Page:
Steele: I’m always a fan of multimedia experiences that coincide with a release. For this project you’ve made an interactive website with bios and photos of self portrayed characters. Would you say that there is a correlation between you and the cast of Madge characters? Or are they more a physical manifestation of internet culture?

Madge: I think that they’re definitely a direct cross section of my brain. I struggle to find a unified sound in my work, and that has been very stressful to me, so I decided just to divide the themes into four different personalities. I call them my demons. They’re highly volatile people in my head that are influencing my work.

Steele: Do the lyrics in ‘Headshot’ pertain to a specific Madge character? Do the characters appear as individual protagonists, or is their relation to the music more vague?

Madge: They have their voices in there and they are different. They sound different, and say different things. The song works through a bunch of ideas, but ultimately it’s kind of a snapshot of all these people that want attention and take up parts of my brain.

“I would live in the 1920s. It sounds so cliché, but if you look at what culturally and philosophically happened in that era—as far as surrealism and nihilism and dadaism—it kind of sets the framework for internet culture.”

Steele: It’s time for a classic question—which eras would you want to live in if not the present? Pick one from the 20th or 21st century and one from before.

Madge: I would live in the 1920s. It sounds so cliché, but if you look at what culturally and philosophically happened in that era—as far as surrealism and nihilism and dadaism—it kind of sets the framework for internet culture. That time deeply speaks to me. And for any other era, I’d probably choose the renaissance era. I think I could see myself in that time. Because, I don’t know, I like a renaissance fair, @ me.

Steele: Totally! I think that in a past life I was a knight or a squire, so I fuck with that period for sure. I think that’s such an interesting time. Any era before 19th century technology is gonna be grim, so I’d rather it be cool and shitty.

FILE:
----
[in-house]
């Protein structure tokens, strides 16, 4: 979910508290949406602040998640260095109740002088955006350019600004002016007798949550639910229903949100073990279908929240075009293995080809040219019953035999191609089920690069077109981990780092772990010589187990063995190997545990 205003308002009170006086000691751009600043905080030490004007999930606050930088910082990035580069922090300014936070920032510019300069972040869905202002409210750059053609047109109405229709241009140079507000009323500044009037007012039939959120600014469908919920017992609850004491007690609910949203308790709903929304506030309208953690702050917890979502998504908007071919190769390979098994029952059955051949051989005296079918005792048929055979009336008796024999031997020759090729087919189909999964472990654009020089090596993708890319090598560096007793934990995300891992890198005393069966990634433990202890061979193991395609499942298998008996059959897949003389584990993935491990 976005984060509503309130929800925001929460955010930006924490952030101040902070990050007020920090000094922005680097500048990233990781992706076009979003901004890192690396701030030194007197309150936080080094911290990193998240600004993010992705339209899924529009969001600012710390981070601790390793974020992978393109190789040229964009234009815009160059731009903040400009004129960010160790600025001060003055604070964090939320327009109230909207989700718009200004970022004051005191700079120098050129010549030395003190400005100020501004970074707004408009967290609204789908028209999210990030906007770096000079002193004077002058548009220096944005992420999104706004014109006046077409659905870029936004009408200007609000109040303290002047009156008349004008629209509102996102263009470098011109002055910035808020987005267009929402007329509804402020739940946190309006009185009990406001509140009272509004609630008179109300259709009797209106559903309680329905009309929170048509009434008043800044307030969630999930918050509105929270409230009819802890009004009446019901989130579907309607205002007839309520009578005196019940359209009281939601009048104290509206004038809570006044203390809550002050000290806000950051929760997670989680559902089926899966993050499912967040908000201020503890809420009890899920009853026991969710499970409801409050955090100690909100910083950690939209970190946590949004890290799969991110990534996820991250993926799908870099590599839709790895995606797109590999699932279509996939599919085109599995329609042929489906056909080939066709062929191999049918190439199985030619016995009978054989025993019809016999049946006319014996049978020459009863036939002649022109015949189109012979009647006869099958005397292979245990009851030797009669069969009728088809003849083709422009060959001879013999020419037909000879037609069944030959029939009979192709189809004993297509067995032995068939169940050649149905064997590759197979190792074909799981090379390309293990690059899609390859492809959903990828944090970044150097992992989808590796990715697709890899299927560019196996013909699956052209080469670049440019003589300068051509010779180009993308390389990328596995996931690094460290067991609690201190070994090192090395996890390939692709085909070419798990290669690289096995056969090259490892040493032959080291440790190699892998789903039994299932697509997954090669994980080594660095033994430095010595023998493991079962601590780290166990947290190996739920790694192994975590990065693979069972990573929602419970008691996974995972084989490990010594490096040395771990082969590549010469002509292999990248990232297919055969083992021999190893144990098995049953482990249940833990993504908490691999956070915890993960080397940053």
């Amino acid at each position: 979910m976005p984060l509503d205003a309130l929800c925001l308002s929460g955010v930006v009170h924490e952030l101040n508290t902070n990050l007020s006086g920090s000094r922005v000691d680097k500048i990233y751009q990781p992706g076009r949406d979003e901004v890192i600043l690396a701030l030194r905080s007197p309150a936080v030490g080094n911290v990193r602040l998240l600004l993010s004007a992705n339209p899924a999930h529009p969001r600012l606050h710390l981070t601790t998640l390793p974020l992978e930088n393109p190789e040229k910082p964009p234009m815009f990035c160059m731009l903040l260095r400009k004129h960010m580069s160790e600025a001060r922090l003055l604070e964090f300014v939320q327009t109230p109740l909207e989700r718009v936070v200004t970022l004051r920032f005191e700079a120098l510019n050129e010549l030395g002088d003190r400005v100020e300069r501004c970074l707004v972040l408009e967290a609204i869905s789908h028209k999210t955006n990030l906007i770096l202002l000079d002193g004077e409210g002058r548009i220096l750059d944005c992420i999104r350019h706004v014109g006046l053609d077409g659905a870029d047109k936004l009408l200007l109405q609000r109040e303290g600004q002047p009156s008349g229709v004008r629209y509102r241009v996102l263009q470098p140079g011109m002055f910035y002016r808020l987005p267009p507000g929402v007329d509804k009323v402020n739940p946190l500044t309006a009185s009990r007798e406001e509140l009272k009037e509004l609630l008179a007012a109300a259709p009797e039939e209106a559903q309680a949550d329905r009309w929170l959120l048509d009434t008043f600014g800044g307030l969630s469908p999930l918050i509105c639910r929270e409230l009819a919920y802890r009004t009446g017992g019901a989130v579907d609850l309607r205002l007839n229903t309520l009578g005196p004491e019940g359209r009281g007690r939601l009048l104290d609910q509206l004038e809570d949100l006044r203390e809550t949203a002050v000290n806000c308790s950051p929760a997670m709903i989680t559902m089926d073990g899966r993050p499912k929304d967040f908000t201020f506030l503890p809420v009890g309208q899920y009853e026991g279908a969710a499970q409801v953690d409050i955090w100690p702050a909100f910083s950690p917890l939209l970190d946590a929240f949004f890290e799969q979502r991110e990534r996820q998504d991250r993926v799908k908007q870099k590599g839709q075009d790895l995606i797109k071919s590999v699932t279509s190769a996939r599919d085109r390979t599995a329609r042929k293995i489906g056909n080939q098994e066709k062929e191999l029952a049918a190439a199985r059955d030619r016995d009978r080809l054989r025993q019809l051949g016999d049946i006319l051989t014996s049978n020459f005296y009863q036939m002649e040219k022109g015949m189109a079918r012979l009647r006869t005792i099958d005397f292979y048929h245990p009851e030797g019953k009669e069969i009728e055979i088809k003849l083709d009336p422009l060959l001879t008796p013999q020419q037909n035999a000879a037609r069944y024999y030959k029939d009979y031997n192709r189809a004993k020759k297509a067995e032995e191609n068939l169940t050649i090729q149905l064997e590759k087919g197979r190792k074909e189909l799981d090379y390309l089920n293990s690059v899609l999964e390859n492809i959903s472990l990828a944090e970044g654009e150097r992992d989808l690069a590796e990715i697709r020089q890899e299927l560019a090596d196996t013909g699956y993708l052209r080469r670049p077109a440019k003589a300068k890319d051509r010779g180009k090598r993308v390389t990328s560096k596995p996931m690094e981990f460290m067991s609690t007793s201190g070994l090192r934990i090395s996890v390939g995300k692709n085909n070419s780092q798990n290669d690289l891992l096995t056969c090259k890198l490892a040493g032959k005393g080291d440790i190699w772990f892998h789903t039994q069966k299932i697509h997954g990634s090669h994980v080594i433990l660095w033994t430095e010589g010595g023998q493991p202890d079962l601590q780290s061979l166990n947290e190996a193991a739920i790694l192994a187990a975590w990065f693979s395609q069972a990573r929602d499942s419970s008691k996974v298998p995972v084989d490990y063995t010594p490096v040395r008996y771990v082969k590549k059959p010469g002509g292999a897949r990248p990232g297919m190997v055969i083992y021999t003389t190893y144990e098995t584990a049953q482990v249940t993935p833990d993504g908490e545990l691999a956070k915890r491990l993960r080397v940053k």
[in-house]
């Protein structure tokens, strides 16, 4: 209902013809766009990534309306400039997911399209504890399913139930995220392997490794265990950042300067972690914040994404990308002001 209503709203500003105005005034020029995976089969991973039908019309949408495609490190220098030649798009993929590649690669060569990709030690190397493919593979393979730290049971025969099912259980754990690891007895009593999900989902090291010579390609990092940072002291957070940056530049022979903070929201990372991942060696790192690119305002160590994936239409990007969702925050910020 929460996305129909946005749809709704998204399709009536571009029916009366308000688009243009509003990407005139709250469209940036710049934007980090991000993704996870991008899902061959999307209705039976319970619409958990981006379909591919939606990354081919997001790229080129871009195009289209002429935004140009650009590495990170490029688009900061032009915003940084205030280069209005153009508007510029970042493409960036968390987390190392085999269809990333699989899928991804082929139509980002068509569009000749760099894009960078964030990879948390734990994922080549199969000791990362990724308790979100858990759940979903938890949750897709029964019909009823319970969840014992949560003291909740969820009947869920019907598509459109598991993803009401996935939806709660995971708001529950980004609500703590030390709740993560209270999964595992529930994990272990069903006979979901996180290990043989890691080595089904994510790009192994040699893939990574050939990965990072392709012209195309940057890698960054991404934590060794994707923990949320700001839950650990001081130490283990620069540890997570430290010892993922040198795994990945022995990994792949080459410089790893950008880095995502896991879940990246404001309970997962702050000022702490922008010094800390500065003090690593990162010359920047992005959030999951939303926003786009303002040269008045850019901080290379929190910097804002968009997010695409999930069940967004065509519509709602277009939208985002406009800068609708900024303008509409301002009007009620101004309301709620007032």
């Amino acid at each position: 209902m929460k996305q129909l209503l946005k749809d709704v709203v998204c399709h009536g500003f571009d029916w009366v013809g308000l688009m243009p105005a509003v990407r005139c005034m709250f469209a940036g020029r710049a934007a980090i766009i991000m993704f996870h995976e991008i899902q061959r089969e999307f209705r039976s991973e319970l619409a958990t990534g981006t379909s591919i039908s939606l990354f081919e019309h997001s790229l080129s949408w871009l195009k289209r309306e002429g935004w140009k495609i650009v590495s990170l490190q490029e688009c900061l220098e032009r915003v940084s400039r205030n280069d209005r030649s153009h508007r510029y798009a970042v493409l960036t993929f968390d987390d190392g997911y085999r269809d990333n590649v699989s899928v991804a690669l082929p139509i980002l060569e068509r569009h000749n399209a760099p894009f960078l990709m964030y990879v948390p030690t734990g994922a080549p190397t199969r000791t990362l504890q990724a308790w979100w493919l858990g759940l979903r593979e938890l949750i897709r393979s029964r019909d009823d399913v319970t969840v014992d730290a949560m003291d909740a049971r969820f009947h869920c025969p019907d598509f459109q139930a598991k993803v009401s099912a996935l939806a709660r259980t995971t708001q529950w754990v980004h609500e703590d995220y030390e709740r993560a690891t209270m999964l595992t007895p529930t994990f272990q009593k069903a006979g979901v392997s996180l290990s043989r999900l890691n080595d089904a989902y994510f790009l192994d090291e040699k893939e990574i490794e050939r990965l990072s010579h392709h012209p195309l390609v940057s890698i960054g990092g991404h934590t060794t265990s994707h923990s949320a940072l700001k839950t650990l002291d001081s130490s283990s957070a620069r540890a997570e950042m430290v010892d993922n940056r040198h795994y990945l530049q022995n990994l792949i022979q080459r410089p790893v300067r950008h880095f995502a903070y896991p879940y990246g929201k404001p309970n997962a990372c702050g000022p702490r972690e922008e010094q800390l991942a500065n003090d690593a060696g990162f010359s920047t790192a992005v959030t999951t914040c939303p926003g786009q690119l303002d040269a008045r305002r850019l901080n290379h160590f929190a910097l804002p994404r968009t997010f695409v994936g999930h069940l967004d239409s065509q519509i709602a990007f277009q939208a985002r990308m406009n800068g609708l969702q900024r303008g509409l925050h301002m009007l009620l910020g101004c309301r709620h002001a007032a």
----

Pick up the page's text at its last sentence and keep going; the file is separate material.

Madge: Yeah, I’d be burned at the stake, probably, but it’d be cool to experience culture before technology.

Steele: Fashion and culture are cyclical, as we all know. I feel like in the last few years we’ve been stuck in the middle of a 1990s reboot. Do you think that we’re transitioning out of that and into a nostalgic version of the early aughts? We’re about 20 years removed from that time now—is our music going to sound like it’s 2003? Are our clothes gonna become similar?

Madge: I think our trends have been going this way for the last 10 years, and yeah, we’re dressing like it’s the ’90s, but I think it’s also a time where there are elements of everything. With the internet, and internet culture, I don’t think any trends are linear or chronological at all. I think there’s some ’90s stuff happening, but bits of every other decade are in there too. If you look at music and fashion, there’s pastiche from the ’70s, trends from the ’80s. I think the aughts trends could come in soon, but it is all everything, all the time.

Steele: I wonder when tight pants are going to become fashionable again. I used to think I’d never wear loose pants, and that it looked so dumb, but now I find myself trying to wear the biggest pants ever.

Madge: Have you seen Love Island? Tight pants are still very in vogue over there.

Steele: Oh my god yes. What’s your favorite season of Love Island? You’re really opening up a door you can’t close here.

Madge: Seasons four and five are my favorite; I’m on five right now.

Steele: Who’s your fave couple?

Madge: I’ll tell you that my least favorite couple is Curtis and Amy. They’re annoying as hell, and anytime they’re on the screen I get frustrated. Just stop!

Steele: Has Maura come into the villa yet?

Madge: Yes, but don’t say anything yet. Don’t spoil anything!

Steele: Well when you’re done watching we’ll check back in on it. It’s my favorite program ever—lots to dissect. Okay, recommend three TV shows please.

Madge: Cheer. Love it. Speaks to me deeply. Love Island, obviously, and the X-Files.